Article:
Lysenko Rural School - SD #494
Lysenko school, as will be described later, had 3 physical locations.
It's first & second location was on land donated to the Lysenko community by the 'Robert Lawrie family for a School, Church & Cemetery.
My siblings, brother Dennis and 2 sisters Sharon & Joyce attended Lysenko School #3 in this same 1951 to 1959 era as I did. Our dad Steve Moroz, attended Lysenko School #2 from about 1912 to 1918. Many of my first cousins also attended School #3. In my last 2 high school years at Theodore (1959-1963), I had a dance band and we played weekend dances at various rural community halls .... Lysenko being one, as well as many similar ones in the area.
Lysenko is the surname of a famous old country Ukrainian composer/musician by the name of Mykola Lysenko (1842-1912). The community was named 'Lysenko' in remembrance & honour of this Ukrainian patriarch who was a comtemporary to the Settlers who came to Canada's west. The Lysenko district/rural community was formed mostly by the immigration of Ukrainian settlers from the mid 1890's to the early 1900's. The school was but one part of the community. There was also a Lysenko community hall and still existing is the Lawrie/Lysenko Church & Cemetery. The Lysenko hall was moved about 3 miles NW of it's original location to serve as a hall for the Insinger (Highway) Ukrainian Orthodox church. There also still exists in the woods a barn where the community members could 'house & feed' their horses while attending community events.
There is some confusion about this rural School's initial Official name of Insinger vs the name of the rural community 'Lysenko' that it served. This school has also been referred to as 'Lawrie School' because in it's first 2 locations it was located on Robert Lawrie's land. Any confusion will hopefully be removed as one studies the chronological events & rationale below.
Chronology of the Lysenko/Insinger Rural School - SD #494 60 Year History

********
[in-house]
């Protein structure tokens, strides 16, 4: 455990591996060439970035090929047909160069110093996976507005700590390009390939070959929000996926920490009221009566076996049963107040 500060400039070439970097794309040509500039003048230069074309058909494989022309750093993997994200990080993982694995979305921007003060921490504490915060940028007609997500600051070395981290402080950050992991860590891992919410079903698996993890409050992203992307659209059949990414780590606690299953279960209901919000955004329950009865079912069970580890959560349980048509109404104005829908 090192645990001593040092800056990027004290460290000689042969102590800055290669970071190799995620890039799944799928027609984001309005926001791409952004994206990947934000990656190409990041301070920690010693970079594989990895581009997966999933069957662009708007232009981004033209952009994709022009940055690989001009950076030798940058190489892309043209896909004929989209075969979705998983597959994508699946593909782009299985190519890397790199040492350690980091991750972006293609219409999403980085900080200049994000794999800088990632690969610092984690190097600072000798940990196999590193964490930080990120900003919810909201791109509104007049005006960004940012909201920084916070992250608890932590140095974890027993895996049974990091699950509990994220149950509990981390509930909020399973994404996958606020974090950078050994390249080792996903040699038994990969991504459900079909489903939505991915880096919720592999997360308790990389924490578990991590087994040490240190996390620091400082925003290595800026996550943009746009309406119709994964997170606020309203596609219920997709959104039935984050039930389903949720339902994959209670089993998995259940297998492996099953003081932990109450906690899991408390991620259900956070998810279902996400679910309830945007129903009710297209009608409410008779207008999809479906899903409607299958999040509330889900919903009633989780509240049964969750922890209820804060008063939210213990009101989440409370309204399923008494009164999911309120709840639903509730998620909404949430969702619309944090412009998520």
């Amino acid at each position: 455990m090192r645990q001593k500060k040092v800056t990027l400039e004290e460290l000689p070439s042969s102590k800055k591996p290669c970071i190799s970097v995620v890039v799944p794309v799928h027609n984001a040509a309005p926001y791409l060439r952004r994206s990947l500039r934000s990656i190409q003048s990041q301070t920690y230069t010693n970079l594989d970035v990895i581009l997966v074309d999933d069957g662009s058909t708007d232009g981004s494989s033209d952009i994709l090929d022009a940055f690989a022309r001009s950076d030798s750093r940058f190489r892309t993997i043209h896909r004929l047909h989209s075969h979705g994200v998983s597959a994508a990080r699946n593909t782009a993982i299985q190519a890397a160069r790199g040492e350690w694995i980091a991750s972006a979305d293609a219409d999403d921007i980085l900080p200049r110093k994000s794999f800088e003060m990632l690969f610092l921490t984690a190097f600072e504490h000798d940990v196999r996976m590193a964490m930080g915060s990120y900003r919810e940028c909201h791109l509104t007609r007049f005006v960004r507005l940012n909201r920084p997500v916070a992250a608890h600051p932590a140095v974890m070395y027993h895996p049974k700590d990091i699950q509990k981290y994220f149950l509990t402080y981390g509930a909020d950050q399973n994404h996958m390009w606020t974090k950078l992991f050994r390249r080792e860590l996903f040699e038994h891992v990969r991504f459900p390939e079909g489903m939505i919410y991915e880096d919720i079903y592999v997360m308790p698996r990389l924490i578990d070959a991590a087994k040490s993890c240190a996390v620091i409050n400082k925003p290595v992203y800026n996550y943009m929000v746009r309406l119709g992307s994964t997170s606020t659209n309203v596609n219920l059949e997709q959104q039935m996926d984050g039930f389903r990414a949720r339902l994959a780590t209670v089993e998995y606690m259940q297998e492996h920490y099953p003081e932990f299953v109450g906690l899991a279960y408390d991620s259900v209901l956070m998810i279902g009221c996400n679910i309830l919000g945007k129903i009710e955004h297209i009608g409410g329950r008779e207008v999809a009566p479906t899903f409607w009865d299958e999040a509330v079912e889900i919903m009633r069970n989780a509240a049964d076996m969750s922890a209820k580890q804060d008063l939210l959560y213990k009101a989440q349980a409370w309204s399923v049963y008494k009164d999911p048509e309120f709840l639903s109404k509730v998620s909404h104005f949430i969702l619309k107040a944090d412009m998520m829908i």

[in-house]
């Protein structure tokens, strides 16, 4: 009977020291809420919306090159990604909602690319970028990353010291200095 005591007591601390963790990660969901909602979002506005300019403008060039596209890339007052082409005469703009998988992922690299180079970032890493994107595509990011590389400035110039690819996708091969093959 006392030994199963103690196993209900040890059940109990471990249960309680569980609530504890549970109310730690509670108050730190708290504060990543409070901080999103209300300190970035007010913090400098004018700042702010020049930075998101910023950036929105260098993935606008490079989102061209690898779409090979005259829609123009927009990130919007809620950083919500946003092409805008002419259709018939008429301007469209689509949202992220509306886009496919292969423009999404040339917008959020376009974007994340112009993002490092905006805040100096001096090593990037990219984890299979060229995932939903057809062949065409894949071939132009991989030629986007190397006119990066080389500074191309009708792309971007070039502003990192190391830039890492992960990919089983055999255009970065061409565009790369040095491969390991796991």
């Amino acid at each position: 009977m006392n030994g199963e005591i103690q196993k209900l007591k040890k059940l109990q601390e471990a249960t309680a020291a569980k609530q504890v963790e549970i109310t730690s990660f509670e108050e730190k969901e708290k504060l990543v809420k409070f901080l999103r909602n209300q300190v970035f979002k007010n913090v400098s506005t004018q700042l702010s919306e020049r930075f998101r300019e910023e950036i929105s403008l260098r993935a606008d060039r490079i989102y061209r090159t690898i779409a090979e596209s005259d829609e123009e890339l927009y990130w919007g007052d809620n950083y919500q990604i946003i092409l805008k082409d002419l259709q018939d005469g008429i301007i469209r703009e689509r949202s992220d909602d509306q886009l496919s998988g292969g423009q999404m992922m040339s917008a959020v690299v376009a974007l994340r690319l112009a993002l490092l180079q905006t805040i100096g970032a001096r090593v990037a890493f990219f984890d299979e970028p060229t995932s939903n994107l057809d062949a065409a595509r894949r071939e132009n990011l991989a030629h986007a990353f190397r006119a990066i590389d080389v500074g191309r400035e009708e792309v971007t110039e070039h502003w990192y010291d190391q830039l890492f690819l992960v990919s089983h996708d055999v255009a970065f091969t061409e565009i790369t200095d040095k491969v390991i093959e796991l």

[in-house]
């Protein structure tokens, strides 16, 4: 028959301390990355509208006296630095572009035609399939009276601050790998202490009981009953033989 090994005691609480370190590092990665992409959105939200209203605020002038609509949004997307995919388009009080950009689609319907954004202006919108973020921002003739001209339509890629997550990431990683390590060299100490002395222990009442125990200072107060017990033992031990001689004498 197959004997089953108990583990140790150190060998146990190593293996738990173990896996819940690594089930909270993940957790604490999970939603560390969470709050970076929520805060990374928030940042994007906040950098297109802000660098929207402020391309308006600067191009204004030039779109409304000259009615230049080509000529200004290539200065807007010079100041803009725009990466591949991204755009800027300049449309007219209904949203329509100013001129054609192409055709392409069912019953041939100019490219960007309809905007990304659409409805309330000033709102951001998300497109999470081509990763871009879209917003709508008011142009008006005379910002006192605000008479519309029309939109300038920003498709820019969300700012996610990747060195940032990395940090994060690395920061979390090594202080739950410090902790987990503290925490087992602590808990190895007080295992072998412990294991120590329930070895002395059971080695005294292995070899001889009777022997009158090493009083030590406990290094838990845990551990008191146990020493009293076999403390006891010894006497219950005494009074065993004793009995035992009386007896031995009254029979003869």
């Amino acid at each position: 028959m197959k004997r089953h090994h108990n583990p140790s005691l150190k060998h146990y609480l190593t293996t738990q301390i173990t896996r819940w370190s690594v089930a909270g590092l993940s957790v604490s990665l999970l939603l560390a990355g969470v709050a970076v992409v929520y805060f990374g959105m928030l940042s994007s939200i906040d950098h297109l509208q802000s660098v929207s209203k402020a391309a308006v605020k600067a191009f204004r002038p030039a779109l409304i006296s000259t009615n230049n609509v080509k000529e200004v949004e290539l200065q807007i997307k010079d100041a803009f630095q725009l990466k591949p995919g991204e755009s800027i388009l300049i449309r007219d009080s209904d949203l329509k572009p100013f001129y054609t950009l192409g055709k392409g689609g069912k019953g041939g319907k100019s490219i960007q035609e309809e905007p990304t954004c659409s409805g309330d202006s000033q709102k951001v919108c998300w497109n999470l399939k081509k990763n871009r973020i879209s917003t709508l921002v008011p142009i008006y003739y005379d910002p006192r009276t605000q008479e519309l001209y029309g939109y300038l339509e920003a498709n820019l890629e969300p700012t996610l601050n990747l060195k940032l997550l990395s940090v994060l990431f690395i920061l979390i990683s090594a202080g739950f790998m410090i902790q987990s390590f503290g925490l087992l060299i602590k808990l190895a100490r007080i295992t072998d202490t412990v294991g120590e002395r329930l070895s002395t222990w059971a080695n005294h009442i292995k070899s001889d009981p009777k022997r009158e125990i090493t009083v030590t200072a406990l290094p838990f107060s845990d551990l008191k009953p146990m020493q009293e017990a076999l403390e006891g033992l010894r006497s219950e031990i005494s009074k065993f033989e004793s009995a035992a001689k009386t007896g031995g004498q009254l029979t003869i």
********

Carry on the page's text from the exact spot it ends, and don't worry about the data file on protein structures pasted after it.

(This information & chronology is taken from an article by Mr. Mike Woroniuk in the 1987 Theodore History Book)
January 31, 1899: 1st meeting of district to establish a School District. Name chosen for the district was "Insinger".
March 7, 1899: Meeting to elect School trustees and choose a location for the school. The trustees chosen were Robert Lawrie Jr., Jacob Jalack, & Robert Lawrie Sr. Location was the west boundary of NW6-29-7-W2.
April 14, 1900: Meeting to approve borrowing $300 to build the school.
Summer of 1900?: Lysenko School #1 is built along the N/S road allowance on the west boundary of the Robert Lawrie Homestead quarter of NW6-29-7-W2. It is located about 90 ft south of Lawrie Creek. It is officially named Insinger SD #494 of the North West Territories. Apparently this was a Log building of some sort.
Sept 1909: Approval to borrow $1000 to build a new School & teacherage 40 rods (660') north of the existing location because the old school#1 upon inspection was 'Unfit for use'.
Summer 1910: New Lysenko School & Teacherage is built 40 rods North of the old location. This location is about 300' directly west of the Lawrie/Lysenko Church.
Oct 6, 1921: A new Insinger 'Town' School #4164 desires to use the name 'INSINGER' so the rural 'Insinger' SD#494 agrees to drop the 'Insinger' name and adopt the new name of 'LYSENKO', BUT still retains the SD#494 designation.
August 6, 1927: Approval received to build a new Lysenko School on a new site at NE31-28-W2.
Sept 20, 1927: $4,500 borrowed for the new Lysenko School #3 at a new more central location.
Summer of 1928: New & final Lysenko School#3 is built. The old school#2 is moved to this new site to be used as a teacherage. The teacherage from the old school#2 was apparently moved to Insinger, renovated & extended to become the new Insinger town hall. I assume this last school #3 opened for use in the fall of 1928 or perhaps at the latest in 1929.
June 1959: Lysenko Rural School is closed.
Some time in the 1960's: The school building is sold to the Sheho Legion and moved to the Town of Sheho to become the Legion hall.
Technically speaking - the first location was Officially called 'Insinger' for it's total life of 10 years, then at location #2 it was 'Insinger' for 11 years and 'Lysenko' for the 6 remaining years. Finally at location #3 it was Lysenko it's whole life of 32 years - for a total life span of 60 years (1900-1959). Although this schooI was initially called Insinger, in all it's 3 locations it only served the Lysenko Rural Community and never the Insinger town area. Therefore it's not wrong to say it was really the 'Lysenko Rural Community School' for the whole 60 years, regardless of what it might have been called officially. I think that is probably the real Key point that needs to be made here to clear up any confusion.